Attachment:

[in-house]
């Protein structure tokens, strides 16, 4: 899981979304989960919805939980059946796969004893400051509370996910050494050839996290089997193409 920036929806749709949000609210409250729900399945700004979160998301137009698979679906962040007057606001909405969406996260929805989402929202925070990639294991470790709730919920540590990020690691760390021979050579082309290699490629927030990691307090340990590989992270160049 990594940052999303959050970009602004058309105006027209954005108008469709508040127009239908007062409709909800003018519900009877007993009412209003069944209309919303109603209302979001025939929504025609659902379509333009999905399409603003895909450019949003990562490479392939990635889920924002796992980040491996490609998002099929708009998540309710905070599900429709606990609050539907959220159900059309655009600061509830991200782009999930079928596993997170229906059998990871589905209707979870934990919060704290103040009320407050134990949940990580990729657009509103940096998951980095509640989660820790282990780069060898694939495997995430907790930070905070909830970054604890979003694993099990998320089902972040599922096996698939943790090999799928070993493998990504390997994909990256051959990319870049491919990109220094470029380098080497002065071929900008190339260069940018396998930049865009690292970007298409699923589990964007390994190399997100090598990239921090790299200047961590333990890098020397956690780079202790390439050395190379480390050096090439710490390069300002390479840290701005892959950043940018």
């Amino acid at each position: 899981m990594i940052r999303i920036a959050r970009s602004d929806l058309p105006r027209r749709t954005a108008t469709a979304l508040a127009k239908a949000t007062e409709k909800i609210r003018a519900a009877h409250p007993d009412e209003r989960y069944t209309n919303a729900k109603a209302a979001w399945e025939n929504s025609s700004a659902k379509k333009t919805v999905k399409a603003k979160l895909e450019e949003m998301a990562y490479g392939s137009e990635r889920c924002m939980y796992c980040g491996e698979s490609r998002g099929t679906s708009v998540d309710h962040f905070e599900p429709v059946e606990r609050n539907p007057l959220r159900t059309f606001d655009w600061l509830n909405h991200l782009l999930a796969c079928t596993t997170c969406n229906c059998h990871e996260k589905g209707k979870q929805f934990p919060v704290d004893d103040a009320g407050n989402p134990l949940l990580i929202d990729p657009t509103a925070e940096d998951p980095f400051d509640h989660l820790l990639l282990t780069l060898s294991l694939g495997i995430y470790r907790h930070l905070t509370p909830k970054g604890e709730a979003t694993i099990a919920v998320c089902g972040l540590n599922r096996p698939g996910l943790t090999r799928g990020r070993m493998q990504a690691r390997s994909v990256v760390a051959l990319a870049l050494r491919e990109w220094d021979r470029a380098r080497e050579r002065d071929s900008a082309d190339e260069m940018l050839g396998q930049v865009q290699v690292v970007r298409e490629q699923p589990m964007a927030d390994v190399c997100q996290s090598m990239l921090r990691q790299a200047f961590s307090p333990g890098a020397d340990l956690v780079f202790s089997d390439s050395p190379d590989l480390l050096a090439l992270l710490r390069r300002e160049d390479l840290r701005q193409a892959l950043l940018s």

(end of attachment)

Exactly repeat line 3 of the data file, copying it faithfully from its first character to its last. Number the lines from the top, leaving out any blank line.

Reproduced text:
């Amino acid at each position: 899981m990594i940052r999303i920036a959050r970009s602004d929806l058309p105006r027209r749709t954005a108008t469709a979304l508040a127009k239908a949000t007062e409709k909800i609210r003018a519900a009877h409250p007993d009412e209003r989960y069944t209309n919303a729900k109603a209302a979001w399945e025939n929504s025609s700004a659902k379509k333009t919805v999905k399409a603003k979160l895909e450019e949003m998301a990562y490479g392939s137009e990635r889920c924002m939980y796992c980040g491996e698979s490609r998002g099929t679906s708009v998540d309710h962040f905070e599900p429709v059946e606990r609050n539907p007057l959220r159900t059309f606001d655009w600061l509830n909405h991200l782009l999930a796969c079928t596993t997170c969406n229906c059998h990871e996260k589905g209707k979870q929805f934990p919060v704290d004893d103040a009320g407050n989402p134990l949940l990580i929202d990729p657009t509103a925070e940096d998951p980095f400051d509640h989660l820790l990639l282990t780069l060898s294991l694939g495997i995430y470790r907790h930070l905070t509370p909830k970054g604890e709730a979003t694993i099990a919920v998320c089902g972040l540590n599922r096996p698939g996910l943790t090999r799928g990020r070993m493998q990504a690691r390997s994909v990256v760390a051959l990319a870049l050494r491919e990109w220094d021979r470029a380098r080497e050579r002065d071929s900008a082309d190339e260069m940018l050839g396998q930049v865009q290699v690292v970007r298409e490629q699923p589990m964007a927030d390994v190399c997100q996290s090598m990239l921090r990691q790299a200047f961590s307090p333990g890098a020397d340990l956690v780079f202790s089997d390439s050395p190379d590989l480390l050096a090439l992270l710490r390069r300002e160049d390479l840290r701005q193409a892959l950043l940018s």